Model Shows Minimal Benefit in Vaccinating High-Risk Population First
Smaller cities and towns with a short supply of intensive care units and tight budgets need effective precautionary measures.
Investigators from the NYU Tandon School of Engineering have developed a novel open-source platform that is able to create predictive models of the coronavirus disease 2019 (COVID-19) based on aggregated data from numerous observations across different strata of society. The study was published in the journal Advanced Theory and Simulations.
The study was conducted in the town of New Rochelle in New York, picked because of its comparative size to other cities in the United States and due to the fact that it was one of the first outbreaks registered in the country.
"We chose New Rochelle not only because of its place in the COVID timeline, but because agent-based modelling for mid-size towns is relatively unexplored despite the U.S. being largely composed of such towns and small cities," Maurizio Porfiri, the leader behind the research team said.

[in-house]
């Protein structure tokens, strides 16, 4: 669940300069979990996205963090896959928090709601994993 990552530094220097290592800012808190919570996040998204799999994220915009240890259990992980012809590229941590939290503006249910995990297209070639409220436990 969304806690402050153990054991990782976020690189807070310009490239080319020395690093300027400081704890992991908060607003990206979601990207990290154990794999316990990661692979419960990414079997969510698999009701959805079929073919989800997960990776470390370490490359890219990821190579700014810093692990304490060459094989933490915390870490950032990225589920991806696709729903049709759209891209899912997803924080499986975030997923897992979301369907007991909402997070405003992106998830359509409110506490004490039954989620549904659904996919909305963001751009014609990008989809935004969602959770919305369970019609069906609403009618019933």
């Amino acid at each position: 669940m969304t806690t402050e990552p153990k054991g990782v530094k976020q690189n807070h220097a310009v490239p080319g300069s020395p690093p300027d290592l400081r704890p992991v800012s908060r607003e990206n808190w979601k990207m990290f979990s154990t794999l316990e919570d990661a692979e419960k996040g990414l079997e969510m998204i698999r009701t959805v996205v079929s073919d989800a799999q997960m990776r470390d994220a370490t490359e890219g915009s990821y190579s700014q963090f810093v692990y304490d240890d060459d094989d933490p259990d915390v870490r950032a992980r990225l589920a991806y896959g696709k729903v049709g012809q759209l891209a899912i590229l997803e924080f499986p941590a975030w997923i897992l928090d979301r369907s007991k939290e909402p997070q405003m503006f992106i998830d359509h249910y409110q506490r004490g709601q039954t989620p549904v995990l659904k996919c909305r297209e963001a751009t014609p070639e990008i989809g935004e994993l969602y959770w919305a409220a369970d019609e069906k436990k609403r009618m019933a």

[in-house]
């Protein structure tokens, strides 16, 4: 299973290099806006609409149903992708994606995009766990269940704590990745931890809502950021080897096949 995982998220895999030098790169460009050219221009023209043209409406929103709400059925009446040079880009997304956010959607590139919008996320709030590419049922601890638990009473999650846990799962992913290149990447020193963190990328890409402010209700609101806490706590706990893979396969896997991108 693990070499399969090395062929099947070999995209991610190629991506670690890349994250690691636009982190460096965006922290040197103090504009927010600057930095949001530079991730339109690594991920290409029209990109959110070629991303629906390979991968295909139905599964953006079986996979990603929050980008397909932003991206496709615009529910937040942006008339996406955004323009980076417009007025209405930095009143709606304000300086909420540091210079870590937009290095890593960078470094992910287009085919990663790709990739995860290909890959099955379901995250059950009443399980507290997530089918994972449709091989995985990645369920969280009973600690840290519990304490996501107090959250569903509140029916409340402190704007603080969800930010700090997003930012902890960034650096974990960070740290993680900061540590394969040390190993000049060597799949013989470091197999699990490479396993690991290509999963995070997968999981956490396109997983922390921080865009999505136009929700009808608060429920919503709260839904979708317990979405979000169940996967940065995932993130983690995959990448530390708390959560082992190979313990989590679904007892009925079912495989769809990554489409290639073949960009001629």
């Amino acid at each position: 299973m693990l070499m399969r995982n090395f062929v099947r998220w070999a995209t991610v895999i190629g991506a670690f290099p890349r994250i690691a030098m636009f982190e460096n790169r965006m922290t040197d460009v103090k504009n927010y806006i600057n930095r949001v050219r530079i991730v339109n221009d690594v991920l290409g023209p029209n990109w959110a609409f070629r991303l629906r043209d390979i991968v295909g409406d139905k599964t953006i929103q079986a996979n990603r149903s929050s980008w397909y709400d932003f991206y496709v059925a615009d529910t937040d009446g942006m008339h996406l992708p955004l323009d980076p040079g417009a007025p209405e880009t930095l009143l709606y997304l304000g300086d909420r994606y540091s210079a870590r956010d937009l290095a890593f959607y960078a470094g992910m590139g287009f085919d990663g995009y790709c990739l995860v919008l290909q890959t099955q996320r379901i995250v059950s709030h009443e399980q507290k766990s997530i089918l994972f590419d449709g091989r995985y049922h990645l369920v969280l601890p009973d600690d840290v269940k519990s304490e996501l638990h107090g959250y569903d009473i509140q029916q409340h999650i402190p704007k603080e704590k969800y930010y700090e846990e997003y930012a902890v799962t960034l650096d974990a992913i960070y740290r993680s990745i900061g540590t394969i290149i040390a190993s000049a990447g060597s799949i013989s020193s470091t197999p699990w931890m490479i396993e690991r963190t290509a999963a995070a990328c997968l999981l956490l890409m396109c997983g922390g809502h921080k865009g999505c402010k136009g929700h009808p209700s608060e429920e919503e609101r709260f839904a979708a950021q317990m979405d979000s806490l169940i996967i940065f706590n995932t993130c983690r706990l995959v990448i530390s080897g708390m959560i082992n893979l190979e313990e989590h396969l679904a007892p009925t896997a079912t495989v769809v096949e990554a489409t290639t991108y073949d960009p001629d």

The investigators used the agent-based model (ABM) to replicate the geographic and demographic information gathered about the town from U.S. Census statistics. They then superimposed a temporal and spatial high-resolution representation of the COVID-19 pandemic at an individual level, incorporating features like physical locations, behavioral trends and local mobility patterns.
Findings from the study suggest that the prioritization of high-risk individuals for vaccination only has a marginal impact on the total number of deaths caused by the COVID-19 virus. Investigators stated that large fractions should be vaccinated to see significant improvements. They also showed that restrictive measures like social distancing, mask wearing, and mobility restrictions far outweigh any selective vaccination scenarios.
The model used is unique because it has the potential to explore different approaches for testing in hospitals and drive-through facilitates and strategies that could prioritize more vulnerable groups.
"We think decision making by public authorities could benefit from this model, not only because it is 'open source,' but because it offers a 'fine-grain' resolution at the level of the individual and a wide range of features," Porfiri said.